Having an unused variable will only return a warning message, and this message is very comprehensible, always pointing to the precise involved code, and proposing a solution to fix it.

api_1  |    Compiling quoridor v0.1.0 (/usr/quoridor)
api_1  | warning: unused variable: `p`
api_1  |    --> src/game/
api_1  |     |
api_1  | 109 |     pub fn has_already_a_fence_at_the_same_position(&mut self, p: Position) -> bool {
api_1  |     |                                                                ^ help: if this is intentional, prefix it with an underscore: `_p`
api_1  |     |
api_1  |     = note: `#[warn(unused_variables)]` on by default

This feature concerns not only variables but also every unused piece of code.

api_1 | warning: variant is never constructed: `NotFoundError`
api_1 | --> src/
api_1 | |
api_1 | 7 | NotFoundError
api_1 | | ^^^^^^^^^^^^^
api_1 | |
api_1 | = note: `#[warn(dead_code)]` on by default

This feature is very useful for debugging and keeping the code clean.

Visibility and Privacy

Rust variables and functions are private by default. That means they can only be used inside the block where they are defined.

To use them outside of their block, you have to use the pub keyword:

pub fn new_position_square(center: Position) -> PositionSquare {

This is the equivalent of export for JavaScript users. But in Rust, pub can be set with a specific scope:

  • pub(in path)
  • pub(crate)
  • pub(super)
  • pub(self)

Learning how to use these different scopes is a good way to structure a Rust project.

pub mod outer_mod {
    pub mod inner_mod {
        // This function is visible within `outer_mod`
        pub(in crate::outer_mod) fn outer_mod_visible_fn() {}

        // This function is visible to the entire crate
        pub(crate) fn crate_visible_fn() {}


Rust doesn't like mutability. So every variable is immutable by default, and you'll have this error if you try to change its value:

api_1  | error[E0596]: cannot borrow `squares` as mutable, as it is not declared as mutable
api_1  |   --> src/game/
api_1  |    |
api_1  | 26 |         let squares = Vec::new();
api_1  |    |             ------- help: consider changing this to be mutable: `mut squares`
api_1  | ...
api_1  | 29 |                 squares.push(Position { column, row });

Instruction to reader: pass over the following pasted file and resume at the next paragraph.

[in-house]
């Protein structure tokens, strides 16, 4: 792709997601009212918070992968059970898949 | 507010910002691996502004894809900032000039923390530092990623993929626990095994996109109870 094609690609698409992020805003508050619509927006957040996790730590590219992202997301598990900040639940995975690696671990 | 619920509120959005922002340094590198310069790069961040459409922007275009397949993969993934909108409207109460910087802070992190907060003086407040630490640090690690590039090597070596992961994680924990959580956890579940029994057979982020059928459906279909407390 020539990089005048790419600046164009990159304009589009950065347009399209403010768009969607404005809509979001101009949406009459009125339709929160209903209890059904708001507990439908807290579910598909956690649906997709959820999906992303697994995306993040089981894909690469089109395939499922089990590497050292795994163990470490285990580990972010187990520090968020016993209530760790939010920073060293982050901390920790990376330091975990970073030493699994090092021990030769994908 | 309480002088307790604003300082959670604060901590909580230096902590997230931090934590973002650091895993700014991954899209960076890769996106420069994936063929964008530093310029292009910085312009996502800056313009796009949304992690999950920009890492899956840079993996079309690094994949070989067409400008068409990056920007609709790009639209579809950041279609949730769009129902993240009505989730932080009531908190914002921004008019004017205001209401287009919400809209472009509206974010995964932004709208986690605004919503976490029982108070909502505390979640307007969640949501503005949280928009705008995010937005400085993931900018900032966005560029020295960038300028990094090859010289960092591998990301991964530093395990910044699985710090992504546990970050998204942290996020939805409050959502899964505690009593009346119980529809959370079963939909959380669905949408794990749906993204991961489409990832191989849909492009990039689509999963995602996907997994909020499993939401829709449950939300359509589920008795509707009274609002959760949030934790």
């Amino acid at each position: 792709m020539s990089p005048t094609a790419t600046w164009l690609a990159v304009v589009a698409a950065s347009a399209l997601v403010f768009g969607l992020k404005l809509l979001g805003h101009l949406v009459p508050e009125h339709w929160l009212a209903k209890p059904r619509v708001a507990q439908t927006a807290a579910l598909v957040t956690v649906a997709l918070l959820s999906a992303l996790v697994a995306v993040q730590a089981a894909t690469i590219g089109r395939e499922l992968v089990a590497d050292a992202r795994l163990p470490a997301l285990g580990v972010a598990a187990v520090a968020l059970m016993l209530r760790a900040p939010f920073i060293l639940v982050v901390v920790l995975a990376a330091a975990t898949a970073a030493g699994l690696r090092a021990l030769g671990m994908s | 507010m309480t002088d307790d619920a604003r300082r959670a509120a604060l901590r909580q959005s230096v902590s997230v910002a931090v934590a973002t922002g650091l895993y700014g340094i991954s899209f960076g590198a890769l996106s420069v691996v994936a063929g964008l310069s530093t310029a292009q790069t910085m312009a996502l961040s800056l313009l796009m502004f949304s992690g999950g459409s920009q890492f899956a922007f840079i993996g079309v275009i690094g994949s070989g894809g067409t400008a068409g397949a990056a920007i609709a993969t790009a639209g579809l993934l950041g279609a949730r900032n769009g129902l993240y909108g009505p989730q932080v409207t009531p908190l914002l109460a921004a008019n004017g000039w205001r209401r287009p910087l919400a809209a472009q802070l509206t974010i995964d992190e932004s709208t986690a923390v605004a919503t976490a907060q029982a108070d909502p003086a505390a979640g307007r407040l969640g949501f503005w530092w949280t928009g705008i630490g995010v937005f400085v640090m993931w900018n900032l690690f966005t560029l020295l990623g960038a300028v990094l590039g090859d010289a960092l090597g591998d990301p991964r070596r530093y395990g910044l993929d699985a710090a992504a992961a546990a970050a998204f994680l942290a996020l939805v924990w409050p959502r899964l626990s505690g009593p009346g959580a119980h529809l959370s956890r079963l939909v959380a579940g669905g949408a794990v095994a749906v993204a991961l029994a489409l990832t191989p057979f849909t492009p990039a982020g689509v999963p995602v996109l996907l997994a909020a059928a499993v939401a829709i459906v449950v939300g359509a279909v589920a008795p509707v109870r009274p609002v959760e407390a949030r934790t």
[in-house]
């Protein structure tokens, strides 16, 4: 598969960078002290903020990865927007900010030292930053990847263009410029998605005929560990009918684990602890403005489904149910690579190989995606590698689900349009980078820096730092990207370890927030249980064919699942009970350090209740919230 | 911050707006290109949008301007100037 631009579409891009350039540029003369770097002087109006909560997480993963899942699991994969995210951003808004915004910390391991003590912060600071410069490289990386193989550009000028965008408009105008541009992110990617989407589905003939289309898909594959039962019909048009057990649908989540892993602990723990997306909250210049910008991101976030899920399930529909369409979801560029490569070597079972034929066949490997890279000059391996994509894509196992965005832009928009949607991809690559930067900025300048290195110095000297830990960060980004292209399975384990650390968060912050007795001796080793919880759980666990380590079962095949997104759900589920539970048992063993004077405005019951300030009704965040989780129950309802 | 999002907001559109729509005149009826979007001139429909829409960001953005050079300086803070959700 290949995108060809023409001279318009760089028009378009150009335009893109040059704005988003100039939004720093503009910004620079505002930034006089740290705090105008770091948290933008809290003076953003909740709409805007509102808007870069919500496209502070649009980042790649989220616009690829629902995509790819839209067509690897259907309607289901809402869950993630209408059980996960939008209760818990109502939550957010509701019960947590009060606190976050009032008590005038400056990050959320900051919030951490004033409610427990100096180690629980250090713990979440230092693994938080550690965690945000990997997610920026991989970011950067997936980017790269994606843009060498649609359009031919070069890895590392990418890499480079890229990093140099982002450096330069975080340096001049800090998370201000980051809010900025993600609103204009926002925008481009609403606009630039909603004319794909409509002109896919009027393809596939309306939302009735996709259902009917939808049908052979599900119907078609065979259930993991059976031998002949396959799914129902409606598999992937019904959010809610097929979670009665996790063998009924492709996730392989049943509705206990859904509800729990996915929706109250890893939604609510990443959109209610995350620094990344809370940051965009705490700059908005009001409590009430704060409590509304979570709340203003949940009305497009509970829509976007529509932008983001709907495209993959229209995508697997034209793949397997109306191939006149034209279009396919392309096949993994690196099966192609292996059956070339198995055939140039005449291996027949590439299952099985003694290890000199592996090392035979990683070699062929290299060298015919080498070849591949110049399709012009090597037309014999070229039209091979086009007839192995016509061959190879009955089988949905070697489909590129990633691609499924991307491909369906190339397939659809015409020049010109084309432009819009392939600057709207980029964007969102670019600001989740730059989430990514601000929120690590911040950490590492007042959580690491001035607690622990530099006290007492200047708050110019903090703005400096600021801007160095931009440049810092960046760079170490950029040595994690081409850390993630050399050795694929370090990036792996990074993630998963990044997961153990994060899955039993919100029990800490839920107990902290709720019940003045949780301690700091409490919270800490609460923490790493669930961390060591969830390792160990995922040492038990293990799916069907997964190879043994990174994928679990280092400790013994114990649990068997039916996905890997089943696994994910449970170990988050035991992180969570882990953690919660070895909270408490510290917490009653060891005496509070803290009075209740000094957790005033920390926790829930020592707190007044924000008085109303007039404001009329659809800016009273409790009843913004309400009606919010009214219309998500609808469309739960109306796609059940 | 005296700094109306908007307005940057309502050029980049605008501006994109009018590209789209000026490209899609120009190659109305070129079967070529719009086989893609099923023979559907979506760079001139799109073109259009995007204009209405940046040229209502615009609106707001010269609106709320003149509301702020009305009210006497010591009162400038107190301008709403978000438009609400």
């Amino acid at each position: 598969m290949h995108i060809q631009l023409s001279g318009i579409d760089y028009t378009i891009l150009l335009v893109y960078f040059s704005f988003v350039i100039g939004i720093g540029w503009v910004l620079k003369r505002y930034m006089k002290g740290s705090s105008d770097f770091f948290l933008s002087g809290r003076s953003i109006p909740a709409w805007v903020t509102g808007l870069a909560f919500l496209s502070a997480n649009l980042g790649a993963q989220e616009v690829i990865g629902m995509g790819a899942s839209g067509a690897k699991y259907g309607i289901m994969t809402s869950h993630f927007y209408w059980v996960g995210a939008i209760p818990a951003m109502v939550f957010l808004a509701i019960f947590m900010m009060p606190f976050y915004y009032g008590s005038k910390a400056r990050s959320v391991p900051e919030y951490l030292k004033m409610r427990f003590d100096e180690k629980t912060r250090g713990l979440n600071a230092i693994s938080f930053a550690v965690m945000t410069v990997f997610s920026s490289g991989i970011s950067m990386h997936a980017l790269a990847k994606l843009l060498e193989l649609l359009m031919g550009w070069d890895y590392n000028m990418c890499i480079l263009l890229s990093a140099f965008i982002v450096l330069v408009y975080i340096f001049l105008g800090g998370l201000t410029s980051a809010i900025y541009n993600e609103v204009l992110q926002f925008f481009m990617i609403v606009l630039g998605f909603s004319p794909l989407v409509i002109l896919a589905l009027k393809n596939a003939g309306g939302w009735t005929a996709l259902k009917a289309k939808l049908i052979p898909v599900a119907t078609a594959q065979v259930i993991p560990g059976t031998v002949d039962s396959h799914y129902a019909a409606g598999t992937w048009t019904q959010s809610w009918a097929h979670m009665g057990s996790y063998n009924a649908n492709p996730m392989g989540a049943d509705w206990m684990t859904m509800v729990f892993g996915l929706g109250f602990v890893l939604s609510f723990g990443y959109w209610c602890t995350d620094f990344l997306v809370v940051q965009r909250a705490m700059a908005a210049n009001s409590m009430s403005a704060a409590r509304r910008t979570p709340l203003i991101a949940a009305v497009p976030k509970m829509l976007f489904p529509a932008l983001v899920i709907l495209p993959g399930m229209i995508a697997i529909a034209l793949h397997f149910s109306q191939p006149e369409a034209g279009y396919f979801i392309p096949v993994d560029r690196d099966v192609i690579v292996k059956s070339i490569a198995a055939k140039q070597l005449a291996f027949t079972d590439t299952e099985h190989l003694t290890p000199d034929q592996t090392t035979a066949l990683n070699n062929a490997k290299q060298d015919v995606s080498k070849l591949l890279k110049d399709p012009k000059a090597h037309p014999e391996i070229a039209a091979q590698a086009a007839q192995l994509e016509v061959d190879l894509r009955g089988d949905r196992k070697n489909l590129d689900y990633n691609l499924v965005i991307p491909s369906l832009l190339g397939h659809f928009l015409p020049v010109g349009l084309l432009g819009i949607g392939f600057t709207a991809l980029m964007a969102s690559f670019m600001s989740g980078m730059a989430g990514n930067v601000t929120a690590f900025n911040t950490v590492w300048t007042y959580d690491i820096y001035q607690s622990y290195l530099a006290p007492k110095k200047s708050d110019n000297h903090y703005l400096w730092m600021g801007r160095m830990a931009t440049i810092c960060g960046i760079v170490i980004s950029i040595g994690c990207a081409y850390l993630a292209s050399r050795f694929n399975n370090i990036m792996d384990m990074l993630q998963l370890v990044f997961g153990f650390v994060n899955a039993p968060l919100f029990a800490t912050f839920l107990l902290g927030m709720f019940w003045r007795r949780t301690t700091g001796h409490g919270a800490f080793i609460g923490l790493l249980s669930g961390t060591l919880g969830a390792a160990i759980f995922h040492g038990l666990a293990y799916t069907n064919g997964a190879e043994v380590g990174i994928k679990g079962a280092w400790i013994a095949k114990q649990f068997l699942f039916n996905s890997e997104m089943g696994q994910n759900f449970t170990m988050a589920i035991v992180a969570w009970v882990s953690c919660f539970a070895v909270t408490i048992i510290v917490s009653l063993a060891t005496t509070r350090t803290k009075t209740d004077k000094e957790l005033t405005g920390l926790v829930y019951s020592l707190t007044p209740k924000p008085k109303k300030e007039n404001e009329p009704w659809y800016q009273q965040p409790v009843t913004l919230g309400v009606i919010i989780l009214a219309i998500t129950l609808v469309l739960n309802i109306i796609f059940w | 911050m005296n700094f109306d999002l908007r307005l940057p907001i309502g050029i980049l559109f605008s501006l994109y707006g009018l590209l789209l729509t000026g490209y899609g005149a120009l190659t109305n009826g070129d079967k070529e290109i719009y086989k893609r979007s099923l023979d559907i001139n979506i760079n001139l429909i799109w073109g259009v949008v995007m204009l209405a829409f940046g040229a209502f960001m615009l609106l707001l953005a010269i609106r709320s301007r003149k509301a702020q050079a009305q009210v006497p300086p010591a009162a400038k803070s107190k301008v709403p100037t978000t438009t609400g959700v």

api_1  |    |                 ^^^^^^^ cannot borrow as mutable

The mut keyword will allow you to compile the mutating code. But clearly, Rust wants you to avoid this as much as you can.

    let mut squares = Vec::new();

Implicit Return In Functions

The last strange thing in Rust for us is that if you don't write a return statement at the end of a function, the function will automatically return the result of the last code lines - as in Ruby.

For instance, this function will return the built struct PositionSquare without using the return keyword

pub fn new_position_square(center: Position) -> PositionSquare {
	let north_position = center.translate(0, -1);
	let east_position = center.translate(1, 0);
	let south_positio = center.translate(0, 1);
	let west_position = center.translate(-1, 0);
	PositionSquare{north_position, east_position, south_positio, west_position}

This seems harmless, but it is very important to keep it in mind when trying to debug some code having an unexplained behavior.

Never Forget The CI, So What About Testing?

Unit Tests

In Rust, unit tests must be in the same file as the tested function. It is a pity because as one unit test checks one behavior of a method, you can have 3-4 tests per function. So your files can become very large, and then, difficult to read. We tried to externalize them, without success.

Integration tests

Cargo looks for integration tests in a dedicated /tests folder at the root of your project. With actix (the web framework we used for our API), we did not manage to define tests there. We did not find working examples or documentation with it.

Conclusion: First Try, First Failure

We did not go very far for this first contact with Rust. We could only get the board of the starting game. The question is: Why did we get this frustrating result?

  • Rust is not a language you can start without reading the documentation. There are a lot of concepts to understand before starting - especially borrowing.
  • The velocity was low due to fixing errors one after the other
  • We did not find examples of Web APIs that fit our needs
  • It was a mistake to convert a procedural go application to a functional Rust one. In Rust, you have to think differently.

Rust aground

For the moment, Rust cannot be an efficient choice at Marmelab to use as a backend. In our opinion, the Rust environment is still too young. There is a lack of important modules to develop an HTTP server, like authentication. A lot of crates are still in version 0.xx, and a lot of crates are very low-level.

But we were happy to discover Rust, and we want to have another try another time.

By the way, the community keeps getting bigger and new specialized crates are regularly created. This language is surely becoming a major one, and we want to be present and not miss its potential for our everyday work.

Rust references

Quoridor articles

Rust books